These findings are not limited to academic studies alone. In his recent book “Rich, intelligent, happy, “Veteran financial journalist William Green attracts many hours of interviews with highly successful investors, and, as you would expect, a recurring theme is that these people work hard, and do out-of-the-box research. Do and crowd outside.
But a contradictory subtopic also emerges: how seriously his subjects take breaks, take time out and make room in their lives for a certain distance from the 21st century work cycle throughout the day, every day. Many, including Charlie Munger, Warren Buffett’s long-time collaborator – make a point to make time for calm and contemplation. For Mr. Munger, this meant ignoring the news and crowd noise coming to the market and instead exercising extreme patience.
In business today
May 28, 2021, 12:54 pm ET
For one of Mr. Green’s interviewees, Laura Geritz, chief executive of Rondure Global Advisors, means taking time out to sit by a stream and magazine. Developing “a regular meditation practice,” Mr. Green notes, has become “a mission-critical habit for many successful investors.”
Mr. Green said in an interview, this is not an idea or hobby or personal health strategy. It is a reflection of the “ruthless pragmatism” that made his subjects successful in the first place – in the eternal hunt for the edge, he found the rest of his morality. It is almost a “countercultural” move, Mr. Green said. “I don’t think you’ve thought deeply without structuring your life in this way,” he said, at a time when everyone is constantly pinging and reacting to short-term stimuli.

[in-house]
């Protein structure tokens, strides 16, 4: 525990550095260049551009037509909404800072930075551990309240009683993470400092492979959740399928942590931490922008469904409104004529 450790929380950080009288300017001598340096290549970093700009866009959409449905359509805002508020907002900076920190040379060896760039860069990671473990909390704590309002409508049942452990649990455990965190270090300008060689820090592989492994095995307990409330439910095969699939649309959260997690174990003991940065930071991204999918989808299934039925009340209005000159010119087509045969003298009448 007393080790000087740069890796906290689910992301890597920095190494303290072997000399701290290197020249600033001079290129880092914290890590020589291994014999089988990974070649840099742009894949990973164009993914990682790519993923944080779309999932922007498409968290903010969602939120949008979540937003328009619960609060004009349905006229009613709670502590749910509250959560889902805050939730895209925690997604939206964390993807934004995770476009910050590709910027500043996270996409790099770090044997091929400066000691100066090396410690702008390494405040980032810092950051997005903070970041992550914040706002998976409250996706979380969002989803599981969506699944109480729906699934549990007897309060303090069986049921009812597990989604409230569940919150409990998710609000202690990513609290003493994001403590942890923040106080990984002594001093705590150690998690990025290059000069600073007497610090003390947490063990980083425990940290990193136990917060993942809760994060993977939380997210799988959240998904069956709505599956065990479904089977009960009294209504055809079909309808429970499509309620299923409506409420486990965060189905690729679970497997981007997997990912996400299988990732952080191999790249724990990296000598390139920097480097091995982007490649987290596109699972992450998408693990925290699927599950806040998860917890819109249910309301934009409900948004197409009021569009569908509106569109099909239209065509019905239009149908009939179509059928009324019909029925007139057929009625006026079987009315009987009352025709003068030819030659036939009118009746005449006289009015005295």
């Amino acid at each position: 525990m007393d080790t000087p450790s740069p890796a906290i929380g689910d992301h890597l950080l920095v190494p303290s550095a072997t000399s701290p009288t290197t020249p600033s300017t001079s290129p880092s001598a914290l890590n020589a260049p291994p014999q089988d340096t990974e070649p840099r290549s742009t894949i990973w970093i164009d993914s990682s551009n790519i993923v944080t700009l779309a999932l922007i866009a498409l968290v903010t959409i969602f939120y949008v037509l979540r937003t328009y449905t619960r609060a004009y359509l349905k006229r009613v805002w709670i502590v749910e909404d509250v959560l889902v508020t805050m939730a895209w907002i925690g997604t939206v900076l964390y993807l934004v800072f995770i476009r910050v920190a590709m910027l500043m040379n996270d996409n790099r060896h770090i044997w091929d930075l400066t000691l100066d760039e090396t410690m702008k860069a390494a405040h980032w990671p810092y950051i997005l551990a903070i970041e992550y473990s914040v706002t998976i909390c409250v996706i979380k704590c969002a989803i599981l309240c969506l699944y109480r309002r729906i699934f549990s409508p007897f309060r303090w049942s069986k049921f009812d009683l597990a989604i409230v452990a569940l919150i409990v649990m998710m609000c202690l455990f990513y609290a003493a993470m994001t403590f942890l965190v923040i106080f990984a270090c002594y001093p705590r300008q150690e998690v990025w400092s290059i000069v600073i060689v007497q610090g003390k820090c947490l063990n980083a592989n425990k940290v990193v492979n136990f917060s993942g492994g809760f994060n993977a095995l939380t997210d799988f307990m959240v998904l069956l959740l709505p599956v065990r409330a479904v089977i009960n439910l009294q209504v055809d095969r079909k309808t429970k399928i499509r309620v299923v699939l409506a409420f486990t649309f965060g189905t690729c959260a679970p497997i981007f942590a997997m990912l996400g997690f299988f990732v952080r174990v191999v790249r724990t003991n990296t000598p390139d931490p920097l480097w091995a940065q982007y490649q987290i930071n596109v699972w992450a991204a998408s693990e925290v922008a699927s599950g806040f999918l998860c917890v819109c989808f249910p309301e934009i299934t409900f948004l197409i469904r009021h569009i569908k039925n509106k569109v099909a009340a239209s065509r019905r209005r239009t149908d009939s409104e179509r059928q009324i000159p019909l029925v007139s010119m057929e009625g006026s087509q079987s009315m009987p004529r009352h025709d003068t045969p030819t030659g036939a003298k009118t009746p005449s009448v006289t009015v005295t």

Similarly, Mr. Fitch and Mr. Frenzel point out in their book that famous athletes like LeBron James take rest and recovery quite seriously, treating it as part of their diet, not to avoid it. The same should be true for many professionals and knowledge workers, Mr. Fitch said. Too many managers and employees are stuck in a dated mindset that rewards long-term over all others. “The amount of input does not matter,” argues Mr. Fitch. “This is the quality of the output.”
Micro dosage discount
The good news is that at least some companies are starting to take breaks seriously. To begin with, Mr. Fitch said, some are accepting that unlimited payback time, a popular gesture among employers who have tried to resolve the issue, doesn’t really do the trick. It can feel like just another responsibility, and nobody wants to be an employee who takes a vacation most days.
Recently, including companies Linkedin And Robox Used as a “spring break” period with mandatory leave for all or most employees. Such actions that emphasize the value of time represent a “profound” shift, Mr. Fitch said. He and Mr. Frenzel, both tech entrepreneurs, are flirting with a software tool that will help HR departments discharge workers.